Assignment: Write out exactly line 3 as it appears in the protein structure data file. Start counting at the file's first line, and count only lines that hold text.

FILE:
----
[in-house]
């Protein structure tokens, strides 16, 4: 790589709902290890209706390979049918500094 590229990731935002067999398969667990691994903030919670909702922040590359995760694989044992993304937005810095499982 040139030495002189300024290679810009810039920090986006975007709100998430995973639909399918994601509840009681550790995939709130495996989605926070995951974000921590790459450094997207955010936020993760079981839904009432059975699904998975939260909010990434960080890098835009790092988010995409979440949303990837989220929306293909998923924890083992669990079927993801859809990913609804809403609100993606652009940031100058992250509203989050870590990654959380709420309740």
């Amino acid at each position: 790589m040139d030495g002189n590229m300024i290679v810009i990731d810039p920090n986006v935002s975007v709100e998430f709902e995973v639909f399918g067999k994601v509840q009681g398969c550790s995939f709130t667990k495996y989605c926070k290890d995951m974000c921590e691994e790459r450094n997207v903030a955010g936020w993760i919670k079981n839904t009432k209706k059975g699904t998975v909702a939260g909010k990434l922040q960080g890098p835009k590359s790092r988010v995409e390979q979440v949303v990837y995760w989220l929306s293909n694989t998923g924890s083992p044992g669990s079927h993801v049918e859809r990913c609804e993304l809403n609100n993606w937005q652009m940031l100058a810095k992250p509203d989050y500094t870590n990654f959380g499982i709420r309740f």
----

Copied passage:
């Amino acid at each position: 790589m040139d030495g002189n590229m300024i290679v810009i990731d810039p920090n986006v935002s975007v709100e998430f709902e995973v639909f399918g067999k994601v509840q009681g398969c550790s995939f709130t667990k495996y989605c926070k290890d995951m974000c921590e691994e790459r450094n997207v903030a955010g936020w993760i919670k079981n839904t009432k209706k059975g699904t998975v909702a939260g909010k990434l922040q960080g890098p835009k590359s790092r988010v995409e390979q979440v949303v990837y995760w989220l929306s293909n694989t998923g924890s083992p044992g669990s079927h993801v049918e859809r990913c609804e993304l809403n609100n993606w937005q652009m940031l100058a810095k992250p509203d989050y500094t870590n990654f959380g499982i709420r309740f």